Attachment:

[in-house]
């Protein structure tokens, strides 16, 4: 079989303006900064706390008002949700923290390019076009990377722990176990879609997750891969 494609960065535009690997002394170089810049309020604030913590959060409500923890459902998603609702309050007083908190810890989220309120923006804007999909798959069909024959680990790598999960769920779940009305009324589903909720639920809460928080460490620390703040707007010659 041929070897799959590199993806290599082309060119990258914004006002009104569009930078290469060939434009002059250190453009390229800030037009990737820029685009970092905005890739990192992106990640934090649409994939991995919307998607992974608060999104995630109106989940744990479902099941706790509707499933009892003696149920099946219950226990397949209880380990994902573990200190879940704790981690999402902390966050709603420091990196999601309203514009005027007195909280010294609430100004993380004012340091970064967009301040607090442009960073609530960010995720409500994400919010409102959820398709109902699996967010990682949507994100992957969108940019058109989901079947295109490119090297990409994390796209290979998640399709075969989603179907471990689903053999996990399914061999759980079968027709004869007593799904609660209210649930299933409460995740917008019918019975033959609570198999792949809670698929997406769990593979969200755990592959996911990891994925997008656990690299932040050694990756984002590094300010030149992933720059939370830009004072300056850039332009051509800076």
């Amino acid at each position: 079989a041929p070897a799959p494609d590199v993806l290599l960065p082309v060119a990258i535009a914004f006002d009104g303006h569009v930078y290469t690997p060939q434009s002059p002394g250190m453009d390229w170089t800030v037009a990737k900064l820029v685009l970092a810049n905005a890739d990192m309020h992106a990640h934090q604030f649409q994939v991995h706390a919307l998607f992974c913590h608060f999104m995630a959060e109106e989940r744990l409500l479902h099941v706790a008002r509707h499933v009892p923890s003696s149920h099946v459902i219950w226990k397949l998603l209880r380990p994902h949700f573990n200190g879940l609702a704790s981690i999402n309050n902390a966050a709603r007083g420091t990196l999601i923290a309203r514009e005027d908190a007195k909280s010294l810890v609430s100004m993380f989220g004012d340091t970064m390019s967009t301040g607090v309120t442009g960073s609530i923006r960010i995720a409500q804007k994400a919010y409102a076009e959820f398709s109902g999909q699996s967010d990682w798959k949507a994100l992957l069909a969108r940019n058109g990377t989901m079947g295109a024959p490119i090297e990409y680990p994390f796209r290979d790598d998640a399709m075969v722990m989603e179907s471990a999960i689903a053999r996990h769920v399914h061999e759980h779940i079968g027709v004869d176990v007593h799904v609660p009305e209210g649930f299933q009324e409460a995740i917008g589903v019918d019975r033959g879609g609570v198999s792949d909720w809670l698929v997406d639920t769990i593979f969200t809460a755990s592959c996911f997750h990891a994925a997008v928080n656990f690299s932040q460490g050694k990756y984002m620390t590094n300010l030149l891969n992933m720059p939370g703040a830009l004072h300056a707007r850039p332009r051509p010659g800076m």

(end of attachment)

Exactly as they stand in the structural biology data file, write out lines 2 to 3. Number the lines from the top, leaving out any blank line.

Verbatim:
């Protein structure tokens, strides 16, 4: 079989303006900064706390008002949700923290390019076009990377722990176990879609997750891969 494609960065535009690997002394170089810049309020604030913590959060409500923890459902998603609702309050007083908190810890989220309120923006804007999909798959069909024959680990790598999960769920779940009305009324589903909720639920809460928080460490620390703040707007010659 041929070897799959590199993806290599082309060119990258914004006002009104569009930078290469060939434009002059250190453009390229800030037009990737820029685009970092905005890739990192992106990640934090649409994939991995919307998607992974608060999104995630109106989940744990479902099941706790509707499933009892003696149920099946219950226990397949209880380990994902573990200190879940704790981690999402902390966050709603420091990196999601309203514009005027007195909280010294609430100004993380004012340091970064967009301040607090442009960073609530960010995720409500994400919010409102959820398709109902699996967010990682949507994100992957969108940019058109989901079947295109490119090297990409994390796209290979998640399709075969989603179907471990689903053999996990399914061999759980079968027709004869007593799904609660209210649930299933409460995740917008019918019975033959609570198999792949809670698929997406769990593979969200755990592959996911990891994925997008656990690299932040050694990756984002590094300010030149992933720059939370830009004072300056850039332009051509800076």
């Amino acid at each position: 079989a041929p070897a799959p494609d590199v993806l290599l960065p082309v060119a990258i535009a914004f006002d009104g303006h569009v930078y290469t690997p060939q434009s002059p002394g250190m453009d390229w170089t800030v037009a990737k900064l820029v685009l970092a810049n905005a890739d990192m309020h992106a990640h934090q604030f649409q994939v991995h706390a919307l998607f992974c913590h608060f999104m995630a959060e109106e989940r744990l409500l479902h099941v706790a008002r509707h499933v009892p923890s003696s149920h099946v459902i219950w226990k397949l998603l209880r380990p994902h949700f573990n200190g879940l609702a704790s981690i999402n309050n902390a966050a709603r007083g420091t990196l999601i923290a309203r514009e005027d908190a007195k909280s010294l810890v609430s100004m993380f989220g004012d340091t970064m390019s967009t301040g607090v309120t442009g960073s609530i923006r960010i995720a409500q804007k994400a919010y409102a076009e959820f398709s109902g999909q699996s967010d990682w798959k949507a994100l992957l069909a969108r940019n058109g990377t989901m079947g295109a024959p490119i090297e990409y680990p994390f796209r290979d790598d998640a399709m075969v722990m989603e179907s471990a999960i689903a053999r996990h769920v399914h061999e759980h779940i079968g027709v004869d176990v007593h799904v609660p009305e209210g649930f299933q009324e409460a995740i917008g589903v019918d019975r033959g879609g609570v198999s792949d909720w809670l698929v997406d639920t769990i593979f969200t809460a755990s592959c996911f997750h990891a994925a997008v928080n656990f690299s932040q460490g050694k990756y984002m620390t590094n300010l030149l891969n992933m720059p939370g703040a830009l004072h300056a707007r850039p332009r051509p010659g800076m």